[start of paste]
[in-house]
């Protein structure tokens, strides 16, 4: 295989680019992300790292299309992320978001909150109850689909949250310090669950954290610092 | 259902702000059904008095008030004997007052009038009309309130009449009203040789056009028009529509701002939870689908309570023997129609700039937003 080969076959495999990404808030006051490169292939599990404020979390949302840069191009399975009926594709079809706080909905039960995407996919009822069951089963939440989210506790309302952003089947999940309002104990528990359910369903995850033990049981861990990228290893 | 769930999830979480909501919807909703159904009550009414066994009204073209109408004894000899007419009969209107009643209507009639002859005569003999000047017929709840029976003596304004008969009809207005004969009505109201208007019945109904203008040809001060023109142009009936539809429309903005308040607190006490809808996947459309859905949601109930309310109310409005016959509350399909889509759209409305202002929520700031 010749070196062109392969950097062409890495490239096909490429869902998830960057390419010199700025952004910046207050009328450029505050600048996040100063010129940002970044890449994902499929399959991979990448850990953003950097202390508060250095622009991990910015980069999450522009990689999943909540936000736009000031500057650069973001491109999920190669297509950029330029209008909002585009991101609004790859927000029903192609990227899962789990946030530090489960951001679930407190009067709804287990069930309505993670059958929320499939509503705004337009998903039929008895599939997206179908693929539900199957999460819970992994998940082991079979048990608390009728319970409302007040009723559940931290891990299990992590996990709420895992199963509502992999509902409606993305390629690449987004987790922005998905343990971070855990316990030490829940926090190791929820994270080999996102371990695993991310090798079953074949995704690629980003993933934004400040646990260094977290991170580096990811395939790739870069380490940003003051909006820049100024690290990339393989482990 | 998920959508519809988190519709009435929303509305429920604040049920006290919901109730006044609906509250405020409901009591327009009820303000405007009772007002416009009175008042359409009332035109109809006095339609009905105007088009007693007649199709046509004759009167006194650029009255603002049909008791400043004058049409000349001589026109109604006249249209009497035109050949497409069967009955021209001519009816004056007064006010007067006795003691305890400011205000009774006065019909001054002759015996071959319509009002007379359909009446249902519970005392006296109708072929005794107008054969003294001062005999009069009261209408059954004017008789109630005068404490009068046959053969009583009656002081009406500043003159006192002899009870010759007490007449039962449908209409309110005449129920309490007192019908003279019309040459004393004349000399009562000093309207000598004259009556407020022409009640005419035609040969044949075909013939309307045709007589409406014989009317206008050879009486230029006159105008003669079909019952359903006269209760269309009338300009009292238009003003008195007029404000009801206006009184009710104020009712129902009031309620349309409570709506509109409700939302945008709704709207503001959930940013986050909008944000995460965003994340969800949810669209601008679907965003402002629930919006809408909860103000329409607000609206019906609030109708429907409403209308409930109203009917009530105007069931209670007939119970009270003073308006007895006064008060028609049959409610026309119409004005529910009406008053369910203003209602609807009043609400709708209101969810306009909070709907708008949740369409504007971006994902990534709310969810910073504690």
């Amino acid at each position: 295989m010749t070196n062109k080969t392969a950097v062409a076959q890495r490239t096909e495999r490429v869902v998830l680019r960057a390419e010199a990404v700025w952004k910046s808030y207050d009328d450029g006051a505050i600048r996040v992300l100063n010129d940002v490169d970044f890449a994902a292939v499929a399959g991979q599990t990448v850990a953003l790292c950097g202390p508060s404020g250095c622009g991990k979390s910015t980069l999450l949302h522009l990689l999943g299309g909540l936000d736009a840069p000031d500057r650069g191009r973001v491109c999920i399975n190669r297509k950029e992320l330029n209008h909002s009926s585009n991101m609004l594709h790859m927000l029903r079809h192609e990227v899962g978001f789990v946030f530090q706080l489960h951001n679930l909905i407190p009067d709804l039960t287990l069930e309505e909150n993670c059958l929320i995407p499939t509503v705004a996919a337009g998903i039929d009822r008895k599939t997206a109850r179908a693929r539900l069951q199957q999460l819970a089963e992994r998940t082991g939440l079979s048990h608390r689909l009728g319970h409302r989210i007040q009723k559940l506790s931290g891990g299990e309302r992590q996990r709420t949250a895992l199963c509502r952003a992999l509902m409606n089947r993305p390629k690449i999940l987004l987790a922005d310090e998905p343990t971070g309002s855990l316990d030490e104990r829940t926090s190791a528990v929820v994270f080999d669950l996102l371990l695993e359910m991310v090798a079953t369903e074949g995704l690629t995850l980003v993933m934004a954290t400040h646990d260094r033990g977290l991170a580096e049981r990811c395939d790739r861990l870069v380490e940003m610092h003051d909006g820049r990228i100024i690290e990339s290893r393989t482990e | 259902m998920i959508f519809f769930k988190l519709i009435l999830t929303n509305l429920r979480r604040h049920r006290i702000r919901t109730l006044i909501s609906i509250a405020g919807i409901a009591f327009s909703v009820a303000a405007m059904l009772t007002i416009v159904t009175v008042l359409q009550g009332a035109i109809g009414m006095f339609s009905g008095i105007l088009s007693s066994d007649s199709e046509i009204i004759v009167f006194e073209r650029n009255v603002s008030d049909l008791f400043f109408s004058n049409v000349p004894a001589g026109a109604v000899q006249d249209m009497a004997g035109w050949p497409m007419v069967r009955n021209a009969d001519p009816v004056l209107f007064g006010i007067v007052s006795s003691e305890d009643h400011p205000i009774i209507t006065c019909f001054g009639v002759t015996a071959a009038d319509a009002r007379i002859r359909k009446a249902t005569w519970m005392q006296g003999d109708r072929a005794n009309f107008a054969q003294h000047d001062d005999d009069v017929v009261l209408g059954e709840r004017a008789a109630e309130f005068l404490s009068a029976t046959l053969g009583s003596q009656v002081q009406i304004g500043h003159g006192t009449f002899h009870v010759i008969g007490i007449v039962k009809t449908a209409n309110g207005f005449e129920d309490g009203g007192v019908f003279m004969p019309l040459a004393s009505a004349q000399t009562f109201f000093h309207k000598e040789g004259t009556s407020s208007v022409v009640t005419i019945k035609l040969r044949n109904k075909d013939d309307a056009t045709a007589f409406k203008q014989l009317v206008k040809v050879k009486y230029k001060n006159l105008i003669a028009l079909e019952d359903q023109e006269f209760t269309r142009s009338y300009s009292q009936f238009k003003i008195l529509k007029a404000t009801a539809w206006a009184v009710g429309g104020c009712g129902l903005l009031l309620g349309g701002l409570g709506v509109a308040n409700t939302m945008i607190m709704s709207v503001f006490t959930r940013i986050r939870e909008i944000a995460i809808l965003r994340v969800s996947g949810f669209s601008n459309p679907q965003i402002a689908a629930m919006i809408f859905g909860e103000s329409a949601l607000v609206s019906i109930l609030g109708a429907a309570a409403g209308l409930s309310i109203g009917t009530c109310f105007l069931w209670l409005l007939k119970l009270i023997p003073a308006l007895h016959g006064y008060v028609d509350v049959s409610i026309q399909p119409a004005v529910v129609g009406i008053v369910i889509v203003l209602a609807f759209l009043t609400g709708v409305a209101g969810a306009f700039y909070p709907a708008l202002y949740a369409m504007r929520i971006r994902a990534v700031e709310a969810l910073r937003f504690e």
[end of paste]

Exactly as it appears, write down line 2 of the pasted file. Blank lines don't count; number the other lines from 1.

């Protein structure tokens, strides 16, 4: 295989680019992300790292299309992320978001909150109850689909949250310090669950954290610092 | 259902702000059904008095008030004997007052009038009309309130009449009203040789056009028009529509701002939870689908309570023997129609700039937003 080969076959495999990404808030006051490169292939599990404020979390949302840069191009399975009926594709079809706080909905039960995407996919009822069951089963939440989210506790309302952003089947999940309002104990528990359910369903995850033990049981861990990228290893 | 769930999830979480909501919807909703159904009550009414066994009204073209109408004894000899007419009969209107009643209507009639002859005569003999000047017929709840029976003596304004008969009809207005004969009505109201208007019945109904203008040809001060023109142009009936539809429309903005308040607190006490809808996947459309859905949601109930309310109310409005016959509350399909889509759209409305202002929520700031 010749070196062109392969950097062409890495490239096909490429869902998830960057390419010199700025952004910046207050009328450029505050600048996040100063010129940002970044890449994902499929399959991979990448850990953003950097202390508060250095622009991990910015980069999450522009990689999943909540936000736009000031500057650069973001491109999920190669297509950029330029209008909002585009991101609004790859927000029903192609990227899962789990946030530090489960951001679930407190009067709804287990069930309505993670059958929320499939509503705004337009998903039929008895599939997206179908693929539900199957999460819970992994998940082991079979048990608390009728319970409302007040009723559940931290891990299990992590996990709420895992199963509502992999509902409606993305390629690449987004987790922005998905343990971070855990316990030490829940926090190791929820994270080999996102371990695993991310090798079953074949995704690629980003993933934004400040646990260094977290991170580096990811395939790739870069380490940003003051909006820049100024690290990339393989482990 | 998920959508519809988190519709009435929303509305429920604040049920006290919901109730006044609906509250405020409901009591327009009820303000405007009772007002416009009175008042359409009332035109109809006095339609009905105007088009007693007649199709046509004759009167006194650029009255603002049909008791400043004058049409000349001589026109109604006249249209009497035109050949497409069967009955021209001519009816004056007064006010007067006795003691305890400011205000009774006065019909001054002759015996071959319509009002007379359909009446249902519970005392006296109708072929005794107008054969003294001062005999009069009261209408059954004017008789109630005068404490009068046959053969009583009656002081009406500043003159006192002899009870010759007490007449039962449908209409309110005449129920309490007192019908003279019309040459004393004349000399009562000093309207000598004259009556407020022409009640005419035609040969044949075909013939309307045709007589409406014989009317206008050879009486230029006159105008003669079909019952359903006269209760269309009338300009009292238009003003008195007029404000009801206006009184009710104020009712129902009031309620349309409570709506509109409700939302945008709704709207503001959930940013986050909008944000995460965003994340969800949810669209601008679907965003402002629930919006809408909860103000329409607000609206019906609030109708429907409403209308409930109203009917009530105007069931209670007939119970009270003073308006007895006064008060028609049959409610026309119409004005529910009406008053369910203003209602609807009043609400709708209101969810306009909070709907708008949740369409504007971006994902990534709310969810910073504690």